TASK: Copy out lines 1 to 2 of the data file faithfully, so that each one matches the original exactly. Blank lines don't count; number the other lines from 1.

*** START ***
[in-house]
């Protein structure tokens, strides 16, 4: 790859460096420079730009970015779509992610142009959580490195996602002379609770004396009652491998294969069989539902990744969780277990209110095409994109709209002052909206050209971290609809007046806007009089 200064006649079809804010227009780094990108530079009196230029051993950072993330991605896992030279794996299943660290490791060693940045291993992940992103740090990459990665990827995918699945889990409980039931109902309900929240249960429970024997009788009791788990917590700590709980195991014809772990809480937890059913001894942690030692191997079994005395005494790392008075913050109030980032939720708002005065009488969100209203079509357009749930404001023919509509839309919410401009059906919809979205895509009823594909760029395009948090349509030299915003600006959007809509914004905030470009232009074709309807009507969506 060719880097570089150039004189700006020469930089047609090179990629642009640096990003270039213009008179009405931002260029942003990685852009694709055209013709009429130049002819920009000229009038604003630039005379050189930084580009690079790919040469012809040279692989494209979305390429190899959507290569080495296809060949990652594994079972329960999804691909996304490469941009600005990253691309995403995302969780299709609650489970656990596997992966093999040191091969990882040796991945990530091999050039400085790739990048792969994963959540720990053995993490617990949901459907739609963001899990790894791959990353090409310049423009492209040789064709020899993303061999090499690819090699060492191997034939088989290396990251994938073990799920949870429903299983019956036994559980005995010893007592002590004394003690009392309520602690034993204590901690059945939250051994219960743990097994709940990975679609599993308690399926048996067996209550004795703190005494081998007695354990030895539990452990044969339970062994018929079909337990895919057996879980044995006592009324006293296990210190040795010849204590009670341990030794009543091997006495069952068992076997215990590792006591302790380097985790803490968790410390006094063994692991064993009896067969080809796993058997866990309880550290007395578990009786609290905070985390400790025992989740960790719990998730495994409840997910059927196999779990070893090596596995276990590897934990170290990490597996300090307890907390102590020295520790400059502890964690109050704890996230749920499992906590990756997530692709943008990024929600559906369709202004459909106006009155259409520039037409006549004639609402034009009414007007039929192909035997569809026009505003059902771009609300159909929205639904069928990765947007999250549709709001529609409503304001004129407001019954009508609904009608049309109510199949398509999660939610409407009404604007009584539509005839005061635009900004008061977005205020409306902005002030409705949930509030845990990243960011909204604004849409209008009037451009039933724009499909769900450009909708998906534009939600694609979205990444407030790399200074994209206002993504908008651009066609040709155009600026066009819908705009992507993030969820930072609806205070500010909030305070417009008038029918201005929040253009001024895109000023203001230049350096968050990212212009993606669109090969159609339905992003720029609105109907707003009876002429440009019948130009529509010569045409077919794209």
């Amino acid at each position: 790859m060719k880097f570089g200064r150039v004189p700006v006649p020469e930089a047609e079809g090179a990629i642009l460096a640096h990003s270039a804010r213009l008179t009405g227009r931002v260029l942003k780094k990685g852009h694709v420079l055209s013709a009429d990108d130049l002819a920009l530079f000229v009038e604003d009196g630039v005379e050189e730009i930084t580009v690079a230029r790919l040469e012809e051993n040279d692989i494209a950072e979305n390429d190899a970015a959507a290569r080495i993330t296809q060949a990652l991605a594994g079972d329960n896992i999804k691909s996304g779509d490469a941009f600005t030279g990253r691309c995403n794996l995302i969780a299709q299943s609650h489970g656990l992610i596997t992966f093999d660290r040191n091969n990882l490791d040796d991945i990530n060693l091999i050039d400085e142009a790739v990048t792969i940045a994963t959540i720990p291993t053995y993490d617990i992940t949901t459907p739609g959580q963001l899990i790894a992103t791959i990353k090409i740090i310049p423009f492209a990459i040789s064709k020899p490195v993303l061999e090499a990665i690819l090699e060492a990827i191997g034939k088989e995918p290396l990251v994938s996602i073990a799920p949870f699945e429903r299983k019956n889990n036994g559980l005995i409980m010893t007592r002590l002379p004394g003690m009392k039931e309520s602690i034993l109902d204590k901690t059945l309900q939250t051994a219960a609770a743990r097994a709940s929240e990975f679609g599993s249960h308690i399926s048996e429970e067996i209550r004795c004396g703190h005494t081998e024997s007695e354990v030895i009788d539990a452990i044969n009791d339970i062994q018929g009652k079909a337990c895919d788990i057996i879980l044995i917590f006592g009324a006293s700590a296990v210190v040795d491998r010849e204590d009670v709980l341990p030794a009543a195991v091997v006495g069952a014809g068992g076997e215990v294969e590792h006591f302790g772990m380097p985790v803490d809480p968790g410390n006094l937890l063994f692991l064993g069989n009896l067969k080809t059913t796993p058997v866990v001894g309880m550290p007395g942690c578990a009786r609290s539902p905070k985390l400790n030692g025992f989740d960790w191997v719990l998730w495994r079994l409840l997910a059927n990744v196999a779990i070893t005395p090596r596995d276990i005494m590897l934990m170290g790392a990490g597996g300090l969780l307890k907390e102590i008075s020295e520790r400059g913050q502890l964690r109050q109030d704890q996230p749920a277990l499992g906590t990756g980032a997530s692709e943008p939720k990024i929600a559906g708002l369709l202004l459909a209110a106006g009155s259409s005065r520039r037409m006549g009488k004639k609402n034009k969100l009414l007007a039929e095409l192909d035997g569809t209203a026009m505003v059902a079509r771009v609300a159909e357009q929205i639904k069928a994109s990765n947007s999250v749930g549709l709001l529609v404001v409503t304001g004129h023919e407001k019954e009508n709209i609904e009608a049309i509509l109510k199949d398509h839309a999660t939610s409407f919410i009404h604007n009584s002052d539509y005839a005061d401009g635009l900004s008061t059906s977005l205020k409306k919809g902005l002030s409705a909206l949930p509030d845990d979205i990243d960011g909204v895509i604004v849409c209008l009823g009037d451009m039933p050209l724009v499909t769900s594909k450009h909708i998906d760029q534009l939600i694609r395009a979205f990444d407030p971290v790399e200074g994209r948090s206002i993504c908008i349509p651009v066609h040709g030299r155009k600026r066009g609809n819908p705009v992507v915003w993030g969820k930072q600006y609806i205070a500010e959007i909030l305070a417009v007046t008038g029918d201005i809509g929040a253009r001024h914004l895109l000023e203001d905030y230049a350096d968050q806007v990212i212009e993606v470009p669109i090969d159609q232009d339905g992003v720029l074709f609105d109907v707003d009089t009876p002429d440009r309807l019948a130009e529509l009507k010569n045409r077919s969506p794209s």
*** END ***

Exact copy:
[in-house]
């Protein structure tokens, strides 16, 4: 790859460096420079730009970015779509992610142009959580490195996602002379609770004396009652491998294969069989539902990744969780277990209110095409994109709209002052909206050209971290609809007046806007009089 200064006649079809804010227009780094990108530079009196230029051993950072993330991605896992030279794996299943660290490791060693940045291993992940992103740090990459990665990827995918699945889990409980039931109902309900929240249960429970024997009788009791788990917590700590709980195991014809772990809480937890059913001894942690030692191997079994005395005494790392008075913050109030980032939720708002005065009488969100209203079509357009749930404001023919509509839309919410401009059906919809979205895509009823594909760029395009948090349509030299915003600006959007809509914004905030470009232009074709309807009507969506 060719880097570089150039004189700006020469930089047609090179990629642009640096990003270039213009008179009405931002260029942003990685852009694709055209013709009429130049002819920009000229009038604003630039005379050189930084580009690079790919040469012809040279692989494209979305390429190899959507290569080495296809060949990652594994079972329960999804691909996304490469941009600005990253691309995403995302969780299709609650489970656990596997992966093999040191091969990882040796991945990530091999050039400085790739990048792969994963959540720990053995993490617990949901459907739609963001899990790894791959990353090409310049423009492209040789064709020899993303061999090499690819090699060492191997034939088989290396990251994938073990799920949870429903299983019956036994559980005995010893007592002590004394003690009392309520602690034993204590901690059945939250051994219960743990097994709940990975679609599993308690399926048996067996209550004795703190005494081998007695354990030895539990452990044969339970062994018929079909337990895919057996879980044995006592009324006293296990210190040795010849204590009670341990030794009543091997006495069952068992076997215990590792006591302790380097985790803490968790410390006094063994692991064993009896067969080809796993058997866990309880550290007395578990009786609290905070985390400790025992989740960790719990998730495994409840997910059927196999779990070893090596596995276990590897934990170290990490597996300090307890907390102590020295520790400059502890964690109050704890996230749920499992906590990756997530692709943008990024929600559906369709202004459909106006009155259409520039037409006549004639609402034009009414007007039929192909035997569809026009505003059902771009609300159909929205639904069928990765947007999250549709709001529609409503304001004129407001019954009508609904009608049309109510199949398509999660939610409407009404604007009584539509005839005061635009900004008061977005205020409306902005002030409705949930509030845990990243960011909204604004849409209008009037451009039933724009499909769900450009909708998906534009939600694609979205990444407030790399200074994209206002993504908008651009066609040709155009600026066009819908705009992507993030969820930072609806205070500010909030305070417009008038029918201005929040253009001024895109000023203001230049350096968050990212212009993606669109090969159609339905992003720029609105109907707003009876002429440009019948130009529509010569045409077919794209």